Met with an old friend today, and was so glad to pick up where we left off; for awhile I was worried I had lost him. Catching up I knew we’d both experienced quite a bit in the time we hadn’t seen each other: we’d both lost and gained things central to our lives. Driving home, I though about our chat, about what I am grateful for in my life, and looked out and ahead--at the abnormally warm, sunny day (for a January in Georgia, anyway), at the stands of pine trees flanking the road. My tranquilly snoozing daughter in the backseat paired with what lay ahead of me got me to thinking about the cliche.
Why is it that often we can’t see the forest for the trees?
In every way I catch myself on this one, and know you might, too. I’ll be looking at other peoples’ houses or clothes or whatever, wish for more or different, and forget to take a look at what I have, however humble. We live in a really small space, but we’re surrounded by trees, visited by a wide variety of birds in all their colorful glory and sweet sound. We know our neighbors and enjoy them. We have everything we need in easy access.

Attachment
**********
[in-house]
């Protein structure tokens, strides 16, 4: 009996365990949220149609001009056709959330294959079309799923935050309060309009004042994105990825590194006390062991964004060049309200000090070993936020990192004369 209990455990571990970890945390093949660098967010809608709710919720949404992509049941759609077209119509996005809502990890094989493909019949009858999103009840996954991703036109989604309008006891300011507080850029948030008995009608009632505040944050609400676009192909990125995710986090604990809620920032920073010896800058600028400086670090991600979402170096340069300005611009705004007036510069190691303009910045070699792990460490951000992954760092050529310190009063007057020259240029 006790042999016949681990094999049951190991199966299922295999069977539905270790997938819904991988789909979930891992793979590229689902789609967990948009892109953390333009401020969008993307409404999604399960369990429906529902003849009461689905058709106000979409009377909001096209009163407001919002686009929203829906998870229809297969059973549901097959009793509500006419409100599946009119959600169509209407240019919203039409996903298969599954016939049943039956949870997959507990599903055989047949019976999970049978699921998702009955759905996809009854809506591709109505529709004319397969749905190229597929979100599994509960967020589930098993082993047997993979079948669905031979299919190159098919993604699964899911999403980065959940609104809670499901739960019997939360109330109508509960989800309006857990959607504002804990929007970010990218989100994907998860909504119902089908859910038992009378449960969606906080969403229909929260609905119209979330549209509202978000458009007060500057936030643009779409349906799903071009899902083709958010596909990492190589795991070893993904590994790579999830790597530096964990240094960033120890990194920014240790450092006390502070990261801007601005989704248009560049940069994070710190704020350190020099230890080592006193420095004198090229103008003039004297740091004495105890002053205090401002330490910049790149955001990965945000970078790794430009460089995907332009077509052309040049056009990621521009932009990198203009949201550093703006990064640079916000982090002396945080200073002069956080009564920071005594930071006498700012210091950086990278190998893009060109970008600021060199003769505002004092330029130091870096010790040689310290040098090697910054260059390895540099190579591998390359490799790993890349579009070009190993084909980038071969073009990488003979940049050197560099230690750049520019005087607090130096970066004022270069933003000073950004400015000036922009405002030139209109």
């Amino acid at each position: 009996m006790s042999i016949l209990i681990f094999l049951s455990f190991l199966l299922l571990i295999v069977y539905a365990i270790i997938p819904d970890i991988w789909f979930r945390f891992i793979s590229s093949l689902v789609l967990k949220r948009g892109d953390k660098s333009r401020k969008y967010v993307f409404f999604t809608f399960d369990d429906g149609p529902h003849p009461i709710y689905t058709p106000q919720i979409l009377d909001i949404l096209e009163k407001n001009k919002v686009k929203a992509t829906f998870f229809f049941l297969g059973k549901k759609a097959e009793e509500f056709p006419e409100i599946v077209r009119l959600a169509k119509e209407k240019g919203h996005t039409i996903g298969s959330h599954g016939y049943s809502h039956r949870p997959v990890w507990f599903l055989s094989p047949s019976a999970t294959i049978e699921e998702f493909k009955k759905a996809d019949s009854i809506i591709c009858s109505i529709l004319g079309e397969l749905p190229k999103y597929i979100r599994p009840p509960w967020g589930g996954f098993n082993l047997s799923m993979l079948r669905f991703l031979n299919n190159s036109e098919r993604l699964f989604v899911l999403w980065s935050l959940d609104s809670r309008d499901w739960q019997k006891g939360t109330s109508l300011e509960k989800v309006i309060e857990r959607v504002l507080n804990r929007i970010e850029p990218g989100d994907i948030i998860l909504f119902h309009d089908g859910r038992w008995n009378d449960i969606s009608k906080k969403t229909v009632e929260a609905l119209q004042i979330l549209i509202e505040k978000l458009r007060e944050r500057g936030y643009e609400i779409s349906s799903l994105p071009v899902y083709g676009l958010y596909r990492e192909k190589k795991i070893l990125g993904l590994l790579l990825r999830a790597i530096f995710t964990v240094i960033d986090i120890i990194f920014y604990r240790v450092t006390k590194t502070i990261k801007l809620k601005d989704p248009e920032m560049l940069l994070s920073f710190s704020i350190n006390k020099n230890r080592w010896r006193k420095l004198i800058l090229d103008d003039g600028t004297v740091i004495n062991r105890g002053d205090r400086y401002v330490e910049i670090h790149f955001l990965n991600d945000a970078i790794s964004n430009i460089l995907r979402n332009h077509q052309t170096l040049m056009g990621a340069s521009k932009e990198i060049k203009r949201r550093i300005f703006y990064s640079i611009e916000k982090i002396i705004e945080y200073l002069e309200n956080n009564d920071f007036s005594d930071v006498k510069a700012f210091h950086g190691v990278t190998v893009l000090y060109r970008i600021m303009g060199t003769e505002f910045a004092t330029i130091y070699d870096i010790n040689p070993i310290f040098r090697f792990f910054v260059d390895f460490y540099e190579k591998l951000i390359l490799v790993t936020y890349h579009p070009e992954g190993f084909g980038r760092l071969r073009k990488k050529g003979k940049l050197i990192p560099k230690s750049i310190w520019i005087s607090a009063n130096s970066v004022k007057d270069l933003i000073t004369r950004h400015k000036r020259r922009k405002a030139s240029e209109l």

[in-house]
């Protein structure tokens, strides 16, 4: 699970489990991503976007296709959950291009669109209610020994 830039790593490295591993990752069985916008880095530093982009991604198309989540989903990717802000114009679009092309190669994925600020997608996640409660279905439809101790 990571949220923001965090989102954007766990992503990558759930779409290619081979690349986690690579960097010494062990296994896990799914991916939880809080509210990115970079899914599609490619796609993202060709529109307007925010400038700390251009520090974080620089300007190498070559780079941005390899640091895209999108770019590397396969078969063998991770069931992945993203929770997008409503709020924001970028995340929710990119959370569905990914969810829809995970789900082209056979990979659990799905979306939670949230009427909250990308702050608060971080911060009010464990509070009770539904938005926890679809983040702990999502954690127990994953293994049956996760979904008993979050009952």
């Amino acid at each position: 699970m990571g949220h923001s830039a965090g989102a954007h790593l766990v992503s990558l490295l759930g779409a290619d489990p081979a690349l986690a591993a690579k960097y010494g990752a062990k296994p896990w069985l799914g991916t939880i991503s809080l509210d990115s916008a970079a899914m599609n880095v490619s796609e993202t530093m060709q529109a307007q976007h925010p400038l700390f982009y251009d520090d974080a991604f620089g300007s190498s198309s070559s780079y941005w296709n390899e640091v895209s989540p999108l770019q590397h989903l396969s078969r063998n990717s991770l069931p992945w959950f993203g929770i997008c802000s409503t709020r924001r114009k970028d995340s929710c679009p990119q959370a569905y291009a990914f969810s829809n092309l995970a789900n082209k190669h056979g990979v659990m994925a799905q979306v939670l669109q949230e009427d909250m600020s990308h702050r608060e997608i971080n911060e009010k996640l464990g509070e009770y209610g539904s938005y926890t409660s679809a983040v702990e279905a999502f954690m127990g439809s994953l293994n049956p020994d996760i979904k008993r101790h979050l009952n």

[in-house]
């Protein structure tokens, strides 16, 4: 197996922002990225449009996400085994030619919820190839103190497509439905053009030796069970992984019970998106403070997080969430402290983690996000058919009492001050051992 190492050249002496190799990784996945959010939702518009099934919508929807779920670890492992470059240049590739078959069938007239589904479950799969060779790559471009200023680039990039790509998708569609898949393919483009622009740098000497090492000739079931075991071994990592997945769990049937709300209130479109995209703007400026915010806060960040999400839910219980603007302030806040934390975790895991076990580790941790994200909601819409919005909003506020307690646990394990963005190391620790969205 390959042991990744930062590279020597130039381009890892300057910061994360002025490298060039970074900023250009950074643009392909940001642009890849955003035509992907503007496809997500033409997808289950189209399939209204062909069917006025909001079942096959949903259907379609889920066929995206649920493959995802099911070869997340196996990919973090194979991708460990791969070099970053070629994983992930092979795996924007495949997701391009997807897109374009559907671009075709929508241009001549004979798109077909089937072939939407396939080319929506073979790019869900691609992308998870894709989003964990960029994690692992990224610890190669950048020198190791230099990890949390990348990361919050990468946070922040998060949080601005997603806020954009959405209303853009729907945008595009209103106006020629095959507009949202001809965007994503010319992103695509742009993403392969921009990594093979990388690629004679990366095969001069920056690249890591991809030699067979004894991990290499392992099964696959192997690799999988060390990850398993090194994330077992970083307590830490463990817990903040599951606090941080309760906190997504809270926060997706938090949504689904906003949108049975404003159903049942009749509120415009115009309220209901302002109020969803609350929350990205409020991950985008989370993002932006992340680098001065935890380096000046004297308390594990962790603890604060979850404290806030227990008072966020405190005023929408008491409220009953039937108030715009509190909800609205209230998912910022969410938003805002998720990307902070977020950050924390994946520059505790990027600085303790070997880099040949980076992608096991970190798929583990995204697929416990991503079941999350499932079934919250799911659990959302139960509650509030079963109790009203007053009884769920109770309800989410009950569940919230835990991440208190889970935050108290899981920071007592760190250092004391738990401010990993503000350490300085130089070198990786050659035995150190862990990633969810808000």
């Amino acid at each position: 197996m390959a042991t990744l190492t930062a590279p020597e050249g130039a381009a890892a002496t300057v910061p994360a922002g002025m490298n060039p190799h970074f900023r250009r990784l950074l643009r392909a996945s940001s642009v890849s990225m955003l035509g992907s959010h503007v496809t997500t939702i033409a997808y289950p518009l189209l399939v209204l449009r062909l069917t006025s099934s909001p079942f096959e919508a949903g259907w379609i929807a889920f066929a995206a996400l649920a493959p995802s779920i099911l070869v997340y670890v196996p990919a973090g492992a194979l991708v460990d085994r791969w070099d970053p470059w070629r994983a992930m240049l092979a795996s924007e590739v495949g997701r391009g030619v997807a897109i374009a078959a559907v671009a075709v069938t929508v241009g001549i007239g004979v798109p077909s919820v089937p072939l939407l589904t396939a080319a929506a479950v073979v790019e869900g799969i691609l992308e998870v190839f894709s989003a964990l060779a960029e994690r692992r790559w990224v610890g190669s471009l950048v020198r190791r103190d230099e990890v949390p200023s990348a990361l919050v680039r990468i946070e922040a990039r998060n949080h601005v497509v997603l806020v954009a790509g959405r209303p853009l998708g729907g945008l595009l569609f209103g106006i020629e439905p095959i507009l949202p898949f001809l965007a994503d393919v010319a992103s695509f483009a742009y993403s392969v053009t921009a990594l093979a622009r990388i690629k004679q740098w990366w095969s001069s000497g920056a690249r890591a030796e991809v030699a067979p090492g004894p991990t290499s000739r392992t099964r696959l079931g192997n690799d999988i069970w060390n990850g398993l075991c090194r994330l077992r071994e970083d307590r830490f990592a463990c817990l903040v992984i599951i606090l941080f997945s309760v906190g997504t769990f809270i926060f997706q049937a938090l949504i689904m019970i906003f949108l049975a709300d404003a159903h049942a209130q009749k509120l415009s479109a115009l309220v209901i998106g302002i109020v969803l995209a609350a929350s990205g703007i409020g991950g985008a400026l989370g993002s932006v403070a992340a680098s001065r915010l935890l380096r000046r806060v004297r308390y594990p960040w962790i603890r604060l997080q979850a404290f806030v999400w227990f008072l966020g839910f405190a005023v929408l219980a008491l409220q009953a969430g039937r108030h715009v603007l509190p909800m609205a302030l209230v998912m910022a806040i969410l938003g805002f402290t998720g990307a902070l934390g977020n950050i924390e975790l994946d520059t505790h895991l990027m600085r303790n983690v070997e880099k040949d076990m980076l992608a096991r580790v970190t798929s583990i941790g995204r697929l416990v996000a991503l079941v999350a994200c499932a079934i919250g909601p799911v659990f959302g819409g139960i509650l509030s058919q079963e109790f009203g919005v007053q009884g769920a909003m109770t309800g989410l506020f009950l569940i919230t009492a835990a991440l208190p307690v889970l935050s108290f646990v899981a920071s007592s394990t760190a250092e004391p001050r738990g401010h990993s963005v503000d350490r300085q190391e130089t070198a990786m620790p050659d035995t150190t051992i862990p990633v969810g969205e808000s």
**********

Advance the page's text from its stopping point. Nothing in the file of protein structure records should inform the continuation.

Beyond that, I feel as though I have more important gifts than those you store away. I know how to listen to others, how to read what might be appropriate and helpful for them as response, and to accept with compassion even if I don’t agree with everything that lands between us in conversation (a tough one, but I can do that!).
The gifts we’re given are the trees--if we study them, instead of wishing for a bigger forest or lamenting the ones we mow down, we’ll find the beauty of the bark, the twist of the limb, the settlement of birds and smell of pine pitch or flower or green bud come spring. Occasionally trees may need pruning, or even have to come down, but many remain, reaching up to the sky, growing in strength of root and branch.